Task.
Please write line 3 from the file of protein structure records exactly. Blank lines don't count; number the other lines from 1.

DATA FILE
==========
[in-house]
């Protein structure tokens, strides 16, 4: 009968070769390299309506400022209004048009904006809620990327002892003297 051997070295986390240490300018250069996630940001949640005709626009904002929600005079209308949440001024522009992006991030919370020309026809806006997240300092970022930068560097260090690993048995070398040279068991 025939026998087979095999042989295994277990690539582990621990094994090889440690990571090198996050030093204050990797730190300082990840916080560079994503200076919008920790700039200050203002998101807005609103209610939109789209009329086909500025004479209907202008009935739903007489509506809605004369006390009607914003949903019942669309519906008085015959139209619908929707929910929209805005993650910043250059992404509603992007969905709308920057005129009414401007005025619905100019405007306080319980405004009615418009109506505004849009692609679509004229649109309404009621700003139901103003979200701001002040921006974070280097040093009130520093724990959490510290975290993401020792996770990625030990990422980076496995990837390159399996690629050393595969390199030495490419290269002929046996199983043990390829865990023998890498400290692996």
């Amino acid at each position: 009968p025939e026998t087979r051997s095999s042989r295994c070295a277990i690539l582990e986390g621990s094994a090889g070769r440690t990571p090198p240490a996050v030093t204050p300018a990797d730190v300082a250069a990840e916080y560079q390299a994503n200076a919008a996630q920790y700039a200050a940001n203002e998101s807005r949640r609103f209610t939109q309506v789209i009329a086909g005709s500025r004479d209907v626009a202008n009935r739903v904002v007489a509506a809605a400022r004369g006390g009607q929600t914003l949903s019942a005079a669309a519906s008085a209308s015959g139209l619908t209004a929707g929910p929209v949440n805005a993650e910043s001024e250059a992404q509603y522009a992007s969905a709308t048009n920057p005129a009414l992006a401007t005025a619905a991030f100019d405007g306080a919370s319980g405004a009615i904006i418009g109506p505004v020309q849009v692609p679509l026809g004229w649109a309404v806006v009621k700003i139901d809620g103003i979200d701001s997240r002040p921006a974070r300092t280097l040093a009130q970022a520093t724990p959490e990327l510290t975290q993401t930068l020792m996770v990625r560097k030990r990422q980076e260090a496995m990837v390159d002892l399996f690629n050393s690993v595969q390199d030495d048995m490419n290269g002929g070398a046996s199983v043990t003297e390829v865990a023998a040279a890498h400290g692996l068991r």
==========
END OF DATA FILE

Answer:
């Amino acid at each position: 009968p025939e026998t087979r051997s095999s042989r295994c070295a277990i690539l582990e986390g621990s094994a090889g070769r440690t990571p090198p240490a996050v030093t204050p300018a990797d730190v300082a250069a990840e916080y560079q390299a994503n200076a919008a996630q920790y700039a200050a940001n203002e998101s807005r949640r609103f209610t939109q309506v789209i009329a086909g005709s500025r004479d209907v626009a202008n009935r739903v904002v007489a509506a809605a400022r004369g006390g009607q929600t914003l949903s019942a005079a669309a519906s008085a209308s015959g139209l619908t209004a929707g929910p929209v949440n805005a993650e910043s001024e250059a992404q509603y522009a992007s969905a709308t048009n920057p005129a009414l992006a401007t005025a619905a991030f100019d405007g306080a919370s319980g405004a009615i904006i418009g109506p505004v020309q849009v692609p679509l026809g004229w649109a309404v806006v009621k700003i139901d809620g103003i979200d701001s997240r002040p921006a974070r300092t280097l040093a009130q970022a520093t724990p959490e990327l510290t975290q993401t930068l020792m996770v990625r560097k030990r990422q980076e260090a496995m990837v390159d002892l399996f690629n050393s690993v595969q390199d030495d048995m490419n290269g002929g070398a046996s199983v043990t003297e390829v865990a023998a040279a890498h400290g692996l068991r």